I’m getting a new look at The Wizard of Oz. Right now, a fair-sized section of “hope you can believe in” has been pulled back to reveal the old quack Professor Marvel, who was hidden there all along—torture, surveillance, high finance, and (despite a recent epistolary assurance to the contrary) the same old same old in health care reform. (I don’t make predictions, but my guess is a good chunk of “reform” change will wind up in the pockets of insurance companies and big pharma—mind you, just a guess.)
I wouldn’t go so far as to deny that Obama has brought some Technicolor rays to our black-and-white world.
Sure, as far as same-sex marriage is concerned, we see some encouraging changes—on the state level (not federal)—from which, shamefully, in my opinion, the new wizard is holding himself just as aloof as the old wizard, under whose watch these state legislative and judicial reforms emerged. And, to be fair, the religious right no longer feel quite as empowered as they did a year ago in resisting these changes, despite a monstrous, shocking victory in California six months ago.
(It is good news indeed that my gay sisters and brothers who want to get married are increasingly enabled to do so—though, I should add, I personally have no desire to get married, and legal and economic inequities towards single people—gay or straight—remain unopposed.)
And while not having quite gotten around to dumping “Don’t Ask, Don’t Tell”—and even continuing to enforce it (ask Lt. Dan Choi!)—Obama still promises further inroads on gay rights … “some time.”
And, sure, the Guantanamo prison-slash-interrogation center is scheduled for closure in just eight months. Fantastic news for those of us with a feeling for human rights fresher than the year 1215! But, at present, closure of the infamous (and barely legal) detention center has no funding.
On the other hand, we have seen a proposed 15% cap on credit card interests defeated this week 60-33 in the Senate—denying indebted consumers the type of safety nets Washington is shitting itself to give to failing banks and other lending institutions. Twenty-one (21!) of the nay votes were Democrats; five more Democrats did not vote at all.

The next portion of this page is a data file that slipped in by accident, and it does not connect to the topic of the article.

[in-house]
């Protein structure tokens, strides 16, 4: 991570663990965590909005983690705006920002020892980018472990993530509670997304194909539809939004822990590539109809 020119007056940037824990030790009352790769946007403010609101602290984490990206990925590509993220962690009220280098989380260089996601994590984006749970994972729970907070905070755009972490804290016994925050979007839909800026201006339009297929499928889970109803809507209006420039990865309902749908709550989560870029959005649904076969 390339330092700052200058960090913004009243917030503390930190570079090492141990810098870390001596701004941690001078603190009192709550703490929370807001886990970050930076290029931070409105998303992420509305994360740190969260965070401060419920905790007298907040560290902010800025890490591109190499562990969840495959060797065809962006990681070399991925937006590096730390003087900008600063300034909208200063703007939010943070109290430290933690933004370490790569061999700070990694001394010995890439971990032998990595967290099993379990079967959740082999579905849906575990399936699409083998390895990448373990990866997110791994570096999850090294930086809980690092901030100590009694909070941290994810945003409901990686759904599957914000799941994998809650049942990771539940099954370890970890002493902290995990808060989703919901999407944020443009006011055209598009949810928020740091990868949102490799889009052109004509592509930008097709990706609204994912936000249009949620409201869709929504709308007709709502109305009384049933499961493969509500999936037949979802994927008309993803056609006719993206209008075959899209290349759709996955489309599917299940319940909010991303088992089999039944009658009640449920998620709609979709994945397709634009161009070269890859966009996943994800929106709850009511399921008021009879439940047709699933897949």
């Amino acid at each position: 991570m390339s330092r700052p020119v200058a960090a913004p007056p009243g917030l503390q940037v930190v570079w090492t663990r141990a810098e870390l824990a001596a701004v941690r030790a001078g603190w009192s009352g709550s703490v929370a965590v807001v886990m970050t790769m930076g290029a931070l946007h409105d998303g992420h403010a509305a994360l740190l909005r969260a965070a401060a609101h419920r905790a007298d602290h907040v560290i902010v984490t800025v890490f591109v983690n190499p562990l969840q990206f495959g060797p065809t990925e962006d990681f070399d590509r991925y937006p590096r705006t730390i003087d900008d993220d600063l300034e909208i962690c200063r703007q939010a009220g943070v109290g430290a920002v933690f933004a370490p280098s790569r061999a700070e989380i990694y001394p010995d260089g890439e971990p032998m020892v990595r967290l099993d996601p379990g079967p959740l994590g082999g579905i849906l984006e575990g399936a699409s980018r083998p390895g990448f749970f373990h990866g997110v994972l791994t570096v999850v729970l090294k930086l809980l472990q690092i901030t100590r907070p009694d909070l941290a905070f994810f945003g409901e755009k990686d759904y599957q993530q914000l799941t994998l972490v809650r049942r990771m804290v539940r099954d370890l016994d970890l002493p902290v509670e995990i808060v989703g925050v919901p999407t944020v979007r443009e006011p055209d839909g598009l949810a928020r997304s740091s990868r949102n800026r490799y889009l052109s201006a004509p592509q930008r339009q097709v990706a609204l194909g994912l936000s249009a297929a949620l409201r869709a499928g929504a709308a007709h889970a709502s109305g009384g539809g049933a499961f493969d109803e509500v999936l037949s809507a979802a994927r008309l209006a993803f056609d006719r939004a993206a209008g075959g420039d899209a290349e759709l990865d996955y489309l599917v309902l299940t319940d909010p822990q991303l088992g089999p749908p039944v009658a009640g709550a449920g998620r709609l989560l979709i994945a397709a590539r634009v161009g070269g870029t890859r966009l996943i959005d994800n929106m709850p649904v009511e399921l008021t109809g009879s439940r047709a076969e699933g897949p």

Not to suggest that, for one minute, I placed much confidence in the Democratic Party to stand up for the people against big capital … much less to Republican bullies and loudmouths.
Now, just like Bush, Obama is trying to block disclosure of photographs of Americans’ torture of detainees, on the understandable grounds that they may “inflame anti-American sentiment” (but only just as understandable now as when the Bush White House made the same argument). Meanwhile, the nation engaged this week in the “single deadliest US airstrike” on Afghanistan since 2001—one of a series of attacks designed ostensibly to weaken al-Qaeda while politically proving Obama’s commander-in-chief cojones. So 100 civilian lives have no anti-American propaganda potential?
Also out from behind the curtain is Obama’s indifference to US and international conventions in choosing not to go after the high-level members of the previous administration who blighted America’s global reputation and moral integrity by promoting and condoning inhuman and ineffective techniques of torture (including Cheney and Bush—as well as culpable Democrats).
The media, meanwhile, have responded to these revelations with little heart, brains, or courage … with the continues-to-amaze exception of stand-up comics!
Obama—God help me, I still like him (and do not in fact believe in God)—needs to put some ruby slippers on his rhetoric. And fast!
I admire the man’s style, manners, and his political savvy. But only what he says appeases the left; what he does appeases the right. In trying to show he’s no “socialist,” he panders to war-mongering, corporate capitalist interests. He panders with a great deal of dignity and wit, I have to admit, but it’s time for him to make direct and deliberate domestic and international policy changes of substance.
I can’t help but worry that Obama is squandering the window of opportunity he has had since February. The good news is that, for now, the far right and religious right are in shambles—but they are regrouping … fast … and with a vengeance.
My worst fear (hopefully groundless) is that their present whining over socialism, terrorist threats, higher taxes (after a tax cut, no less), teleprompters, and Dijon mustard will turn the tide entirely back to the dark ages many of us were hoping to escape.
The wicked witch could still use a good bucket of water—and the flying monkeys need a good talking to. Americans are ready for change, equality, liberation, hope, whatever you want to call it. But it (none of it) will come by following the same road we’ve been on for decades now already.